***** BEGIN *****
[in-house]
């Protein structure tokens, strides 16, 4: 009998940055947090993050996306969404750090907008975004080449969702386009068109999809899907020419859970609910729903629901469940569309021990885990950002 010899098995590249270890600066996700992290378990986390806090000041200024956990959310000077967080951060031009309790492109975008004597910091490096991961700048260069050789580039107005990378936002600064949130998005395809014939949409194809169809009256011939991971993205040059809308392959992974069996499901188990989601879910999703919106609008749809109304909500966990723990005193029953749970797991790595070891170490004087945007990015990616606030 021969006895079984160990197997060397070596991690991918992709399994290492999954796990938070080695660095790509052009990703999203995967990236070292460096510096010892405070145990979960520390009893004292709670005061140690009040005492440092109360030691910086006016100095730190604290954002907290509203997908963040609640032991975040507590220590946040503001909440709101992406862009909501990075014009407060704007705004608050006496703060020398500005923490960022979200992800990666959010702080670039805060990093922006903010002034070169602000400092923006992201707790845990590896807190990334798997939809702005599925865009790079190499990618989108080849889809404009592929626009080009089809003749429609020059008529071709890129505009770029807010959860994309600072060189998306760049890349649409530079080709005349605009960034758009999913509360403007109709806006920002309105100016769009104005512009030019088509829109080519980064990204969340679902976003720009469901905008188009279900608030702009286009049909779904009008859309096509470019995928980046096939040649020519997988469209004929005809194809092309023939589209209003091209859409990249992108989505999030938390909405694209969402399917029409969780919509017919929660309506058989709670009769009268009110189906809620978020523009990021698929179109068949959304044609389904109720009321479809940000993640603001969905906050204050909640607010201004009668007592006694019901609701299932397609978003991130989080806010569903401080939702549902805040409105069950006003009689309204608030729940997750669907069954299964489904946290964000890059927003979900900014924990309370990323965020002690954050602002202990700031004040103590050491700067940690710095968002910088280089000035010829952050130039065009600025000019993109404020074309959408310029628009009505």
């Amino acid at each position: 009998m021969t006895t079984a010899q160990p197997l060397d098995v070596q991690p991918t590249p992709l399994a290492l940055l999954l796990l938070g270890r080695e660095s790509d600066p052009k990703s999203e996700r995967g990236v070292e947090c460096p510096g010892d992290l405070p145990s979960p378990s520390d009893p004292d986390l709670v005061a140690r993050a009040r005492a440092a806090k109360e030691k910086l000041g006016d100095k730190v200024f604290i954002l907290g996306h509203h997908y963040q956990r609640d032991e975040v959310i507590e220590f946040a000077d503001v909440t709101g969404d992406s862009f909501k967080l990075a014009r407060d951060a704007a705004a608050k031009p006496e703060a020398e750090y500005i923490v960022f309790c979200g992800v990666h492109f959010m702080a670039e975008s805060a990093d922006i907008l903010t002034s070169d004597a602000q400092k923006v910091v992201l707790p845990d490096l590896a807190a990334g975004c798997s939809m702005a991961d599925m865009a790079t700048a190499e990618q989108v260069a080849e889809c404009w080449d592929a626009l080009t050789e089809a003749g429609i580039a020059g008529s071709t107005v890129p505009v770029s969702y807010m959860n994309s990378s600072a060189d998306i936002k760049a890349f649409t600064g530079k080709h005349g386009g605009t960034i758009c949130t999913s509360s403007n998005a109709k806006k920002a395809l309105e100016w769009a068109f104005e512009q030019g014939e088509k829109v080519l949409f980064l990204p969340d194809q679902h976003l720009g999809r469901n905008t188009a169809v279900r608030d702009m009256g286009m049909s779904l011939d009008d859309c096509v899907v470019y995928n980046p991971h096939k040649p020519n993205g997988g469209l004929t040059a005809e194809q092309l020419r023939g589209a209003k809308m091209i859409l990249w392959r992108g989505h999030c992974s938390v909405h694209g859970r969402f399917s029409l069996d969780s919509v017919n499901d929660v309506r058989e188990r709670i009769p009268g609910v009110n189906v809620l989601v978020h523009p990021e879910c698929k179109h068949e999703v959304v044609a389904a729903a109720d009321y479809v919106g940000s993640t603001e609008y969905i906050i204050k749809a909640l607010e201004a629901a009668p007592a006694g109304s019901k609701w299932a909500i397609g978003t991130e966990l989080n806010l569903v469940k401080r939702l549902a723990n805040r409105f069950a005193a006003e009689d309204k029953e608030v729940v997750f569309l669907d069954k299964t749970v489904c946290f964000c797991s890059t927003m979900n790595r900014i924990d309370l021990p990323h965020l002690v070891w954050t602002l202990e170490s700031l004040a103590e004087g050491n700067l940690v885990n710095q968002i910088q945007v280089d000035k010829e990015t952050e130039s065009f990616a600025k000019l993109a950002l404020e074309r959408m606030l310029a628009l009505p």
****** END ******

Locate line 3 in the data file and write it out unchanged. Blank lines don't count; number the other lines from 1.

């Amino acid at each position: 009998m021969t006895t079984a010899q160990p197997l060397d098995v070596q991690p991918t590249p992709l399994a290492l940055l999954l796990l938070g270890r080695e660095s790509d600066p052009k990703s999203e996700r995967g990236v070292e947090c460096p510096g010892d992290l405070p145990s979960p378990s520390d009893p004292d986390l709670v005061a140690r993050a009040r005492a440092a806090k109360e030691k910086l000041g006016d100095k730190v200024f604290i954002l907290g996306h509203h997908y963040q956990r609640d032991e975040v959310i507590e220590f946040a000077d503001v909440t709101g969404d992406s862009f909501k967080l990075a014009r407060d951060a704007a705004a608050k031009p006496e703060a020398e750090y500005i923490v960022f309790c979200g992800v990666h492109f959010m702080a670039e975008s805060a990093d922006i907008l903010t002034s070169d004597a602000q400092k923006v910091v992201l707790p845990d490096l590896a807190a990334g975004c798997s939809m702005a991961d599925m865009a790079t700048a190499e990618q989108v260069a080849e889809c404009w080449d592929a626009l080009t050789e089809a003749g429609i580039a020059g008529s071709t107005v890129p505009v770029s969702y807010m959860n994309s990378s600072a060189d998306i936002k760049a890349f649409t600064g530079k080709h005349g386009g605009t960034i758009c949130t999913s509360s403007n998005a109709k806006k920002a395809l309105e100016w769009a068109f104005e512009q030019g014939e088509k829109v080519l949409f980064l990204p969340d194809q679902h976003l720009g999809r469901n905008t188009a169809v279900r608030d702009m009256g286009m049909s779904l011939d009008d859309c096509v899907v470019y995928n980046p991971h096939k040649p020519n993205g997988g469209l004929t040059a005809e194809q092309l020419r023939g589209a209003k809308m091209i859409l990249w392959r992108g989505h999030c992974s938390v909405h694209g859970r969402f399917s029409l069996d969780s919509v017919n499901d929660v309506r058989e188990r709670i009769p009268g609910v009110n189906v809620l989601v978020h523009p990021e879910c698929k179109h068949e999703v959304v044609a389904a729903a109720d009321y479809v919106g940000s993640t603001e609008y969905i906050i204050k749809a909640l607010e201004a629901a009668p007592a006694g109304s019901k609701w299932a909500i397609g978003t991130e966990l989080n806010l569903v469940k401080r939702l549902a723990n805040r409105f069950a005193a006003e009689d309204k029953e608030v729940v997750f569309l669907d069954k299964t749970v489904c946290f964000c797991s890059t927003m979900n790595r900014i924990d309370l021990p990323h965020l002690v070891w954050t602002l202990e170490s700031l004040a103590e004087g050491n700067l940690v885990n710095q968002i910088q945007v280089d000035k010829e990015t952050e130039s065009f990616a600025k000019l993109a950002l404020e074309r959408m606030l310029a628009l009505p």